COVID-19-associated morbidity and mortality have been attributed to a pathologic host response. Two divergent hypotheses have been proposed: a hyper-inflammatory ‘cytokine-storm’-mediated injury versus failure of host protective immunity resulting in unrestrained viral dissemination and organ injury. A key explanation for the inability to address this controversy has been the lack of diagnostic tools to evaluate immune function in COVID-19 infections. ELISpot, a highly sensitive, functional immunoassay was employed in 27 COVID-19, 51 septic, 18 critically-ill non-septic (CINS), and 27 healthy controls to evaluate adaptive and innate immune status by quantitating T cell IFN-ɣ and monocyte TFN-α production. Circulating T cell subsets were profoundly reduced in COVID-19 patients. Additionally, stimulated blood mononuclear cells produced less than 40% to 50% of the IFN-ɣ and TNF-α observed in septic and CINS patients, consistent with markedly impaired immune effector cell function. Approximately 25% of COVID-19 patients had increased IL-6 levels greater than 1,000 pg/mL that were not associated with elevations in other canonical pro-inflammatory cytokines. Collectively, these findings support the hypothesis that COVID-19 suppresses host functional adaptive and innate immunity. Importantly, Interleukin-7 administered ex vivo restored T cell IFN-ɣ production in COVID-19 patients. Thus, ELISpot may functionally characterize host immunity in COVID-19 and inform prospective therapies.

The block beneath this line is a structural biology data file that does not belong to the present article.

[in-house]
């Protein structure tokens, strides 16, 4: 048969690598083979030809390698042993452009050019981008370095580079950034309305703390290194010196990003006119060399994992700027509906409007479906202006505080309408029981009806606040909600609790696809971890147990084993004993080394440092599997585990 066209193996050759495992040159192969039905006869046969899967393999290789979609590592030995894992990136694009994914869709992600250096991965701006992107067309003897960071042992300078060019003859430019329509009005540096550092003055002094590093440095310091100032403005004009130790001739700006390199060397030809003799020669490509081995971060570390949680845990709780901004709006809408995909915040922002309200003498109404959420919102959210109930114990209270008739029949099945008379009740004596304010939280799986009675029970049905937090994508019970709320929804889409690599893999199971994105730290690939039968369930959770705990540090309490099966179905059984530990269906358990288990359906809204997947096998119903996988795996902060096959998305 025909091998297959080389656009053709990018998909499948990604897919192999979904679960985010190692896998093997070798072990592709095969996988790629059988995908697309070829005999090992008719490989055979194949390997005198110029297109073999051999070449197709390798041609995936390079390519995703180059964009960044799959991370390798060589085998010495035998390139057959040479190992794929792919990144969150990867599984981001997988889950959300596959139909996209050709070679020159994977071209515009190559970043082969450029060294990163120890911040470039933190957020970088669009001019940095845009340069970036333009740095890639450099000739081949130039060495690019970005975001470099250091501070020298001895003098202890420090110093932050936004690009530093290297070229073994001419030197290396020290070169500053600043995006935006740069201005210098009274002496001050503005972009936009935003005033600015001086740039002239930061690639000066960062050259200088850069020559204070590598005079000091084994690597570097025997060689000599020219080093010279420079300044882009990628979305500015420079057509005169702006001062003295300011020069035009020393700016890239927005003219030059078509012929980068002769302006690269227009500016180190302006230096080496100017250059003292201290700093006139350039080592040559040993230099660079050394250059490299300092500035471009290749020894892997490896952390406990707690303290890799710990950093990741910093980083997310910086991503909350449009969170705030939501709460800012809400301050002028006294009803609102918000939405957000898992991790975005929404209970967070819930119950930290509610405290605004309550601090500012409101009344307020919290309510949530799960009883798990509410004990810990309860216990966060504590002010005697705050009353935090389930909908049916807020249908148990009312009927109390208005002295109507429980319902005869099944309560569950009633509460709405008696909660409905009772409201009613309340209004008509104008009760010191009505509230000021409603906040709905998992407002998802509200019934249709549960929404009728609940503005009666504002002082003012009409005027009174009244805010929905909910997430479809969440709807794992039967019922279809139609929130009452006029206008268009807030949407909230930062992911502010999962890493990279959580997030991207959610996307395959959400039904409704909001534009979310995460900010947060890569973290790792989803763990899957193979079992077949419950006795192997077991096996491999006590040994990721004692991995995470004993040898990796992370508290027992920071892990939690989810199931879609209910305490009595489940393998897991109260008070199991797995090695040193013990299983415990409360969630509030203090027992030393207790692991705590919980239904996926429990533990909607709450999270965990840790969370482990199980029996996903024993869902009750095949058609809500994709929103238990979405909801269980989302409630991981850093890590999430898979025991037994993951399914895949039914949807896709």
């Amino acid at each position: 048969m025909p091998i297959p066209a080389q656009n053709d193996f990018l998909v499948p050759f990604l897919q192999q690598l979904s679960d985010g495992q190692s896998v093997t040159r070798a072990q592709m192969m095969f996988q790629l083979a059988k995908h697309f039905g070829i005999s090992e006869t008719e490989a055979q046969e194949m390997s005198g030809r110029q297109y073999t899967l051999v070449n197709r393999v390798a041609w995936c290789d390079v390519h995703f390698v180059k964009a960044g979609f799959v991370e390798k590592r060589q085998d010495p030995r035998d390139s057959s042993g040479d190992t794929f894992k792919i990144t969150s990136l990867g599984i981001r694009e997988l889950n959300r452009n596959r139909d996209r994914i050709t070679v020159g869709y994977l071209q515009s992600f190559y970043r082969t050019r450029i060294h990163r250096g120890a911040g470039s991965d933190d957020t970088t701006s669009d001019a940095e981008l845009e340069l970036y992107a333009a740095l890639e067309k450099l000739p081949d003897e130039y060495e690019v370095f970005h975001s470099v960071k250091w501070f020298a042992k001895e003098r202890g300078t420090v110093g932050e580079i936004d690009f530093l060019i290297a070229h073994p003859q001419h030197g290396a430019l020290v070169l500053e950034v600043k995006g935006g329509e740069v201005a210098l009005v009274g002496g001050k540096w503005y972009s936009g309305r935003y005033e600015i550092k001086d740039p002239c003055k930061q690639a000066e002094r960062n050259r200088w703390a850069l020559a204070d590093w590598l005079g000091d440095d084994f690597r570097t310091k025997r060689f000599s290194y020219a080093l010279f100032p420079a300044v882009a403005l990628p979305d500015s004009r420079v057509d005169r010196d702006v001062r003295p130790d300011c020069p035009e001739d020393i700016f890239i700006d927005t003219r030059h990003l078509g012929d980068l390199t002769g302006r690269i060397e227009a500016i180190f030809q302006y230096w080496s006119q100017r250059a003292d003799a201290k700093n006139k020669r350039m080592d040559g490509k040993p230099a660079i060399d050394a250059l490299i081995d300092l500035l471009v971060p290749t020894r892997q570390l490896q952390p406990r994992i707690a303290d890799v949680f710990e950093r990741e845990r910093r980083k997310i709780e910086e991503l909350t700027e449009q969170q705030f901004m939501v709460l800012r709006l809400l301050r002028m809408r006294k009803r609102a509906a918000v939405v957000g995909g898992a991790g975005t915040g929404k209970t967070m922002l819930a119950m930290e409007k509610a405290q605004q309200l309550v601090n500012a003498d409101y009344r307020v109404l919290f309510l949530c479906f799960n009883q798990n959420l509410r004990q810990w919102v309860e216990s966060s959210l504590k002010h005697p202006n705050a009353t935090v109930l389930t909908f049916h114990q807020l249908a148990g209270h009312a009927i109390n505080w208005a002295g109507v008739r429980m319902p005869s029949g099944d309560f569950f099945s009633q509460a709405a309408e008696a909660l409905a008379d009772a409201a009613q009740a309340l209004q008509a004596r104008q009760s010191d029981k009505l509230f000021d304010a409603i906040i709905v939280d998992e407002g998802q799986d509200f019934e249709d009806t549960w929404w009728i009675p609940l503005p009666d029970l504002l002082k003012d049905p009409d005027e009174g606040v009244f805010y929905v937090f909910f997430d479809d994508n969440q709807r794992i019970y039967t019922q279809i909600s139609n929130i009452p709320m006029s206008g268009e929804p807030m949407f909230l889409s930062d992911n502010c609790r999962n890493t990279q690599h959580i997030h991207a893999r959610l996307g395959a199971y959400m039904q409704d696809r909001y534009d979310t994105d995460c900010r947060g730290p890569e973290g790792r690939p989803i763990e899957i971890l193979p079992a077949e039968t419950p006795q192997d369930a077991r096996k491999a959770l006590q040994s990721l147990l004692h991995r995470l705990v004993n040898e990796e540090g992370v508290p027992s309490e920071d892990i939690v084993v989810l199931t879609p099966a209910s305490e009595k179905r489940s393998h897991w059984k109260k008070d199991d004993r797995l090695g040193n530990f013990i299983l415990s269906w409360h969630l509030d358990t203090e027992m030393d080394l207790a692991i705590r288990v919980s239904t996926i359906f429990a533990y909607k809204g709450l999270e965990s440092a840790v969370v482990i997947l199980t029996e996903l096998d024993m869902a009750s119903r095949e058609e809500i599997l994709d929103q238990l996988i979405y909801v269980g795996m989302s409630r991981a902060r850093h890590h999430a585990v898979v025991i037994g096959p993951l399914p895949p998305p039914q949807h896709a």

Kenneth E. Remy, Monty Mazer, David A. Striker, Ali H. Ellebedy, Andrew H. Walton, Jacqueline Unsinger, Teresa M. Blood, Philip A. Mudd, Daehan J. Yi, Daniel A. Mannion, Dale F. Osborne, R. Scott Martin, Nitin J. Anand, James P. Bosanquet, Jane Blood, Anne M. Drewry, Charles C. Caldwell, Isaiah R. Turnbull, Scott C. Brakenridge, Lyle L. Moldawer, Richard S. Hotchkiss